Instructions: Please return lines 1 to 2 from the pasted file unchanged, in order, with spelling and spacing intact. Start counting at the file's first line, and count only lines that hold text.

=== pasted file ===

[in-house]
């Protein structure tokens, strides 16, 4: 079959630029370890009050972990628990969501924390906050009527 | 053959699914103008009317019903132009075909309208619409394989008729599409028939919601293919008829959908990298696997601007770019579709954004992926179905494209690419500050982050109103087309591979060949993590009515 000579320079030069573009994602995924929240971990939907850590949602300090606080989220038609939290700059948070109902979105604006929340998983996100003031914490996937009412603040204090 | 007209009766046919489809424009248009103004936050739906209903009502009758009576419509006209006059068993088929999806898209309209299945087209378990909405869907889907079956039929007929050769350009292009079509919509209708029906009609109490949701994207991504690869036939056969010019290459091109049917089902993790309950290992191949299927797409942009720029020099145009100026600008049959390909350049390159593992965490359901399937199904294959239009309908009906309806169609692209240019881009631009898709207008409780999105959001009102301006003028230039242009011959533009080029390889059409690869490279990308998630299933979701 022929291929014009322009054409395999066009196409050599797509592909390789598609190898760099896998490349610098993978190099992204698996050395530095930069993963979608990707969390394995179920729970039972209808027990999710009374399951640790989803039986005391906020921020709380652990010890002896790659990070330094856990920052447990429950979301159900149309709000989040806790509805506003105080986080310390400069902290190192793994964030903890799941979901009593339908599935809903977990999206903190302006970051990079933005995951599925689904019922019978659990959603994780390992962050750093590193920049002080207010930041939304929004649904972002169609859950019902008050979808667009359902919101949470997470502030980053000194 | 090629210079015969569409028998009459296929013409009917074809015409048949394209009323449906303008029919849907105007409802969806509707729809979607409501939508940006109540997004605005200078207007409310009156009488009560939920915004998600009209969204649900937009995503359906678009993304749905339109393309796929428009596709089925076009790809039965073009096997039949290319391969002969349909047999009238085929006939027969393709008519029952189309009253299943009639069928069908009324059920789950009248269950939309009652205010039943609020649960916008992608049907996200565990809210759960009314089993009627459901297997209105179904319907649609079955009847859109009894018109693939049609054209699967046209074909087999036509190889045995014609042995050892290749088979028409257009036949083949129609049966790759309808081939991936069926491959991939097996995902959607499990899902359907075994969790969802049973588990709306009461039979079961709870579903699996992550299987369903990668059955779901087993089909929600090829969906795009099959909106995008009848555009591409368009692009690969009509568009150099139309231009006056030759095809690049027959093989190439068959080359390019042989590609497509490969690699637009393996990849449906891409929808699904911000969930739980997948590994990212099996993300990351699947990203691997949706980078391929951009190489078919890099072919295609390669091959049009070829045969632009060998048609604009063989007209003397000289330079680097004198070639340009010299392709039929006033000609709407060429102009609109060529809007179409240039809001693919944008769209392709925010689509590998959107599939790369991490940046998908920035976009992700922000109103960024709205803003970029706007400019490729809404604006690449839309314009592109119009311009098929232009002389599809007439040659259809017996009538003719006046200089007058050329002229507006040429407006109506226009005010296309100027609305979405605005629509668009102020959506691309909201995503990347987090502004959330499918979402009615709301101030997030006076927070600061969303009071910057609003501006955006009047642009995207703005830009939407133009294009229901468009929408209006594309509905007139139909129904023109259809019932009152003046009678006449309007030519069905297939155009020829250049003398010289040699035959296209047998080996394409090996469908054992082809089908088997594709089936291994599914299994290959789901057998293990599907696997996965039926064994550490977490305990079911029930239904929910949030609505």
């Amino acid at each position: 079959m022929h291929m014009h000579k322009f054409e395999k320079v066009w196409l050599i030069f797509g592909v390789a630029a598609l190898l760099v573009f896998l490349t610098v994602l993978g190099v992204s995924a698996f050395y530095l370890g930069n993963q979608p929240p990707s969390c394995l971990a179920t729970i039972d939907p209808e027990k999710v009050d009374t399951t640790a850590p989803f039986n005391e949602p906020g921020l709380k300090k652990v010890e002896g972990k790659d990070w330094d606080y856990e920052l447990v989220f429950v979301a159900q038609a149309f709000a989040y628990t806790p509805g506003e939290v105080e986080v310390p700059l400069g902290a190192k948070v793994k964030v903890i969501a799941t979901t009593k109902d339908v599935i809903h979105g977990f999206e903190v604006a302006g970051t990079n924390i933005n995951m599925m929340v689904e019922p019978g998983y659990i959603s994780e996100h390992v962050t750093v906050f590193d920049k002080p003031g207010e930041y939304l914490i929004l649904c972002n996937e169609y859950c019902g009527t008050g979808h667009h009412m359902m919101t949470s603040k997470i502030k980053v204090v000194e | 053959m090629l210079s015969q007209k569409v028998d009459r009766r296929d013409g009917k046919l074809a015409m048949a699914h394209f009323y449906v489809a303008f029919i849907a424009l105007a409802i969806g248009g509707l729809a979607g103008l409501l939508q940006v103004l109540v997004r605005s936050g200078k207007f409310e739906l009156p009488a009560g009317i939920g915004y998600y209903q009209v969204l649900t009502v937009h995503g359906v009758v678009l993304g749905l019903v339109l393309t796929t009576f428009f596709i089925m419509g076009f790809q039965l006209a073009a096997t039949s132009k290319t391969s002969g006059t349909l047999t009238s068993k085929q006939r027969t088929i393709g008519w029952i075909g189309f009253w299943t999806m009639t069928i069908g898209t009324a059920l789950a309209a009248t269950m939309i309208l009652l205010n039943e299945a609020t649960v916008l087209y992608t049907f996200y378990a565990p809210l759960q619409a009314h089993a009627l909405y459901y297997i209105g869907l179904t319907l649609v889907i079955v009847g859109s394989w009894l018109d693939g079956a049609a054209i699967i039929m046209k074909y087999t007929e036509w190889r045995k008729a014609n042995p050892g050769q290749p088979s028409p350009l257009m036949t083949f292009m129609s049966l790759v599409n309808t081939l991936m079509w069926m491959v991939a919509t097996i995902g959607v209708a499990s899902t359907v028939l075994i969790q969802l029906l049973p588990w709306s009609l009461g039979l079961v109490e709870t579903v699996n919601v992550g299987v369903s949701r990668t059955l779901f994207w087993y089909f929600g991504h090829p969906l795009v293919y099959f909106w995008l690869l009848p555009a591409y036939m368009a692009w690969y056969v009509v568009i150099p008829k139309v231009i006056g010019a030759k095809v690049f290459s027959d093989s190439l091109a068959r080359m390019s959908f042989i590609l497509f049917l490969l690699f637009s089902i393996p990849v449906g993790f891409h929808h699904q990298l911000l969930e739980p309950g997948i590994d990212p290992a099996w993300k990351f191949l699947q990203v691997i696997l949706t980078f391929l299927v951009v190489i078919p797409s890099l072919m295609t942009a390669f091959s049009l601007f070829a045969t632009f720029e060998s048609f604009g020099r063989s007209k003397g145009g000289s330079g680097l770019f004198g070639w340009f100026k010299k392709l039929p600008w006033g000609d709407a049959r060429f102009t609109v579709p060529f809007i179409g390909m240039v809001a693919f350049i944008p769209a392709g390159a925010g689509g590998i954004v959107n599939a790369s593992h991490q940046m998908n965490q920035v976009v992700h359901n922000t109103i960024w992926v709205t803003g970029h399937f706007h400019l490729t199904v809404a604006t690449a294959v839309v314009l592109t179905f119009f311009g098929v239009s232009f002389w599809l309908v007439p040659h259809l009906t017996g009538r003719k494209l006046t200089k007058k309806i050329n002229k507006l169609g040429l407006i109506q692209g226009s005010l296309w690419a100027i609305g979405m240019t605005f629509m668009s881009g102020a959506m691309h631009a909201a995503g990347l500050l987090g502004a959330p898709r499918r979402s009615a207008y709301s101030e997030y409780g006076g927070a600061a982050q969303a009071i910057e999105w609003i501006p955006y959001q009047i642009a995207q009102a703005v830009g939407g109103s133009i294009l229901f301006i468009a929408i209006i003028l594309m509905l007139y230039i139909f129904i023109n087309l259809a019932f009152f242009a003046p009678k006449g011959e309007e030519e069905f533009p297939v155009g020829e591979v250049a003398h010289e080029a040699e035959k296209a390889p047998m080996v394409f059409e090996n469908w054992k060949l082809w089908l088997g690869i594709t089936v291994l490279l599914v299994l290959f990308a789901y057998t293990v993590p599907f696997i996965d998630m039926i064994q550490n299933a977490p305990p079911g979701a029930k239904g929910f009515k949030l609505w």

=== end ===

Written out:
[in-house]
């Protein structure tokens, strides 16, 4: 079959630029370890009050972990628990969501924390906050009527 | 053959699914103008009317019903132009075909309208619409394989008729599409028939919601293919008829959908990298696997601007770019579709954004992926179905494209690419500050982050109103087309591979060949993590009515 000579320079030069573009994602995924929240971990939907850590949602300090606080989220038609939290700059948070109902979105604006929340998983996100003031914490996937009412603040204090 | 007209009766046919489809424009248009103004936050739906209903009502009758009576419509006209006059068993088929999806898209309209299945087209378990909405869907889907079956039929007929050769350009292009079509919509209708029906009609109490949701994207991504690869036939056969010019290459091109049917089902993790309950290992191949299927797409942009720029020099145009100026600008049959390909350049390159593992965490359901399937199904294959239009309908009906309806169609692209240019881009631009898709207008409780999105959001009102301006003028230039242009011959533009080029390889059409690869490279990308998630299933979701 022929291929014009322009054409395999066009196409050599797509592909390789598609190898760099896998490349610098993978190099992204698996050395530095930069993963979608990707969390394995179920729970039972209808027990999710009374399951640790989803039986005391906020921020709380652990010890002896790659990070330094856990920052447990429950979301159900149309709000989040806790509805506003105080986080310390400069902290190192793994964030903890799941979901009593339908599935809903977990999206903190302006970051990079933005995951599925689904019922019978659990959603994780390992962050750093590193920049002080207010930041939304929004649904972002169609859950019902008050979808667009359902919101949470997470502030980053000194 | 090629210079015969569409028998009459296929013409009917074809015409048949394209009323449906303008029919849907105007409802969806509707729809979607409501939508940006109540997004605005200078207007409310009156009488009560939920915004998600009209969204649900937009995503359906678009993304749905339109393309796929428009596709089925076009790809039965073009096997039949290319391969002969349909047999009238085929006939027969393709008519029952189309009253299943009639069928069908009324059920789950009248269950939309009652205010039943609020649960916008992608049907996200565990809210759960009314089993009627459901297997209105179904319907649609079955009847859109009894018109693939049609054209699967046209074909087999036509190889045995014609042995050892290749088979028409257009036949083949129609049966790759309808081939991936069926491959991939097996995902959607499990899902359907075994969790969802049973588990709306009461039979079961709870579903699996992550299987369903990668059955779901087993089909929600090829969906795009099959909106995008009848555009591409368009692009690969009509568009150099139309231009006056030759095809690049027959093989190439068959080359390019042989590609497509490969690699637009393996990849449906891409929808699904911000969930739980997948590994990212099996993300990351699947990203691997949706980078391929951009190489078919890099072919295609390669091959049009070829045969632009060998048609604009063989007209003397000289330079680097004198070639340009010299392709039929006033000609709407060429102009609109060529809007179409240039809001693919944008769209392709925010689509590998959107599939790369991490940046998908920035976009992700922000109103960024709205803003970029706007400019490729809404604006690449839309314009592109119009311009098929232009002389599809007439040659259809017996009538003719006046200089007058050329002229507006040429407006109506226009005010296309100027609305979405605005629509668009102020959506691309909201995503990347987090502004959330499918979402009615709301101030997030006076927070600061969303009071910057609003501006955006009047642009995207703005830009939407133009294009229901468009929408209006594309509905007139139909129904023109259809019932009152003046009678006449309007030519069905297939155009020829250049003398010289040699035959296209047998080996394409090996469908054992082809089908088997594709089936291994599914299994290959789901057998293990599907696997996965039926064994550490977490305990079911029930239904929910949030609505």